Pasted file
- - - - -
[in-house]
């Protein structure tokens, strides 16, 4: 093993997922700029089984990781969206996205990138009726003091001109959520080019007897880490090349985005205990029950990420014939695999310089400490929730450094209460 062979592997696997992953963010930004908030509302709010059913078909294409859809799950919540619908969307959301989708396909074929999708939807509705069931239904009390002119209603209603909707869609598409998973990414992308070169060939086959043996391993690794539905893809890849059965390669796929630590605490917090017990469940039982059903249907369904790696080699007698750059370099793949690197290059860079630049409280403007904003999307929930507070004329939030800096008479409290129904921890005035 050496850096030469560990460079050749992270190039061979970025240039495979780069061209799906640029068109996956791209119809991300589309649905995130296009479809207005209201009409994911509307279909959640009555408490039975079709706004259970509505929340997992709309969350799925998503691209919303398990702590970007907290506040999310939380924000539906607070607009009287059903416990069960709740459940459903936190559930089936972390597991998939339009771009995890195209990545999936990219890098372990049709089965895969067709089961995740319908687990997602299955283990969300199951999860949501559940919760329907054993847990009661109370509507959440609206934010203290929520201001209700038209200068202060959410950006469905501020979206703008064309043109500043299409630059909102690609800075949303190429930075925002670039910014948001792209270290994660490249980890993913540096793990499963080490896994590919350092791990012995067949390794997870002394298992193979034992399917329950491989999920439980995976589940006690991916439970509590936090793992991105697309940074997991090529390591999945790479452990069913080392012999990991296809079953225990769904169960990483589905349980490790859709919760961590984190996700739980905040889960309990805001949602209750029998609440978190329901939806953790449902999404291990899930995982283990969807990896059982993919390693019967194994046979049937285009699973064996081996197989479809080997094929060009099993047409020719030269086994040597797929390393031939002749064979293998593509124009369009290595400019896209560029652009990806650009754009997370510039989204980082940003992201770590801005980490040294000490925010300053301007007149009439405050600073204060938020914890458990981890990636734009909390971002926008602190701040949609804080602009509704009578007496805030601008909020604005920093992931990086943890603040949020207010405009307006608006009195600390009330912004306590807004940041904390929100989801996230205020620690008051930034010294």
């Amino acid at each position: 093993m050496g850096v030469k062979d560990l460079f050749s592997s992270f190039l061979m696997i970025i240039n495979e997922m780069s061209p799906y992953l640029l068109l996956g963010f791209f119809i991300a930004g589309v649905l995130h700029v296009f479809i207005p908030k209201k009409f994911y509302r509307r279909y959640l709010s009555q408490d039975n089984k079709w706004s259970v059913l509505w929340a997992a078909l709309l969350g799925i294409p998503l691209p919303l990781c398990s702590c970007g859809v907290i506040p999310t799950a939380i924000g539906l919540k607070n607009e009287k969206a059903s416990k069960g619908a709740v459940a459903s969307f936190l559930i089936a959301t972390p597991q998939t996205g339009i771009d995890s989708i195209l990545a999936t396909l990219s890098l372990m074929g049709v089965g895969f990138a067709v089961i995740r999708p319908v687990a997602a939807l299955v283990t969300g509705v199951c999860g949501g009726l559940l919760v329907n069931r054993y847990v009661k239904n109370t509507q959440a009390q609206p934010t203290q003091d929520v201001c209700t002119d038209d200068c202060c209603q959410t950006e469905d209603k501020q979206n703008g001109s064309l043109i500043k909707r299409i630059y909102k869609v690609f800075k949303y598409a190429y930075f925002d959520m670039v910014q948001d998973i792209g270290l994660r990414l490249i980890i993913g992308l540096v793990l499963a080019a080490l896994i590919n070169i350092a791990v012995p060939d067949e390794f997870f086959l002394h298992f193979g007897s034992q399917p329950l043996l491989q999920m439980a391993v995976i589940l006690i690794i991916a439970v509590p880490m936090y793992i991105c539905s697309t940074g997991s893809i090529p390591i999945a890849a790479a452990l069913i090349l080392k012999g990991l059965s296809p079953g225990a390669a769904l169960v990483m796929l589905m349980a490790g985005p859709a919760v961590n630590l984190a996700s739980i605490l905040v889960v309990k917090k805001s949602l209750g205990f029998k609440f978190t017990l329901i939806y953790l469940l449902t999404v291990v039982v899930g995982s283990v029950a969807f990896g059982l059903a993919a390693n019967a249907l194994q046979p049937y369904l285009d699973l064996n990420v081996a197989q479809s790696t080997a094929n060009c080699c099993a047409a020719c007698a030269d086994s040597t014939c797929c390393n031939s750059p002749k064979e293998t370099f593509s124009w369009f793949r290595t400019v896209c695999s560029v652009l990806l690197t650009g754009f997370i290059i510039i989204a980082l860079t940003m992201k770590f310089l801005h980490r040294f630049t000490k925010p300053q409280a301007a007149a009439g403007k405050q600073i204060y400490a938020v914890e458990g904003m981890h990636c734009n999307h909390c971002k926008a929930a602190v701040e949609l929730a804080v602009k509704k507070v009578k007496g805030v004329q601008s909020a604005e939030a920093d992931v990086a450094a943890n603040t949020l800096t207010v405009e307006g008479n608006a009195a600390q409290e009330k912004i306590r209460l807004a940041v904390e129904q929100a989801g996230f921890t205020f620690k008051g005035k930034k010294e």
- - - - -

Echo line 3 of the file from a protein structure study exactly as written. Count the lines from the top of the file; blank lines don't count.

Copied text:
């Amino acid at each position: 093993m050496g850096v030469k062979d560990l460079f050749s592997s992270f190039l061979m696997i970025i240039n495979e997922m780069s061209p799906y992953l640029l068109l996956g963010f791209f119809i991300a930004g589309v649905l995130h700029v296009f479809i207005p908030k209201k009409f994911y509302r509307r279909y959640l709010s009555q408490d039975n089984k079709w706004s259970v059913l509505w929340a997992a078909l709309l969350g799925i294409p998503l691209p919303l990781c398990s702590c970007g859809v907290i506040p999310t799950a939380i924000g539906l919540k607070n607009e009287k969206a059903s416990k069960g619908a709740v459940a459903s969307f936190l559930i089936a959301t972390p597991q998939t996205g339009i771009d995890s989708i195209l990545a999936t396909l990219s890098l372990m074929g049709v089965g895969f990138a067709v089961i995740r999708p319908v687990a997602a939807l299955v283990t969300g509705v199951c999860g949501g009726l559940l919760v329907n069931r054993y847990v009661k239904n109370t509507q959440a009390q609206p934010t203290q003091d929520v201001c209700t002119d038209d200068c202060c209603q959410t950006e469905d209603k501020q979206n703008g001109s064309l043109i500043k909707r299409i630059y909102k869609v690609f800075k949303y598409a190429y930075f925002d959520m670039v910014q948001d998973i792209g270290l994660r990414l490249i980890i993913g992308l540096v793990l499963a080019a080490l896994i590919n070169i350092a791990v012995p060939d067949e390794f997870f086959l002394h298992f193979g007897s034992q399917p329950l043996l491989q999920m439980a391993v995976i589940l006690i690794i991916a439970v509590p880490m936090y793992i991105c539905s697309t940074g997991s893809i090529p390591i999945a890849a790479a452990l069913i090349l080392k012999g990991l059965s296809p079953g225990a390669a769904l169960v990483m796929l589905m349980a490790g985005p859709a919760v961590n630590l984190a996700s739980i605490l905040v889960v309990k917090k805001s949602l209750g205990f029998k609440f978190t017990l329901i939806y953790l469940l449902t999404v291990v039982v899930g995982s283990v029950a969807f990896g059982l059903a993919a390693n019967a249907l194994q046979p049937y369904l285009d699973l064996n990420v081996a197989q479809s790696t080997a094929n060009c080699c099993a047409a020719c007698a030269d086994s040597t014939c797929c390393n031939s750059p002749k064979e293998t370099f593509s124009w369009f793949r290595t400019v896209c695999s560029v652009l990806l690197t650009g754009f997370i290059i510039i989204a980082l860079t940003m992201k770590f310089l801005h980490r040294f630049t000490k925010p300053q409280a301007a007149a009439g403007k405050q600073i204060y400490a938020v914890e458990g904003m981890h990636c734009n999307h909390c971002k926008a929930a602190v701040e949609l929730a804080v602009k509704k507070v009578k007496g805030v004329q601008s909020a604005e939030a920093d992931v990086a450094a943890n603040t949020l800096t207010v405009e307006g008479n608006a009195a600390q409290e009330k912004i306590r209460l807004a940041v904390e129904q929100a989801g996230f921890t205020f620690k008051g005035k930034k010294e």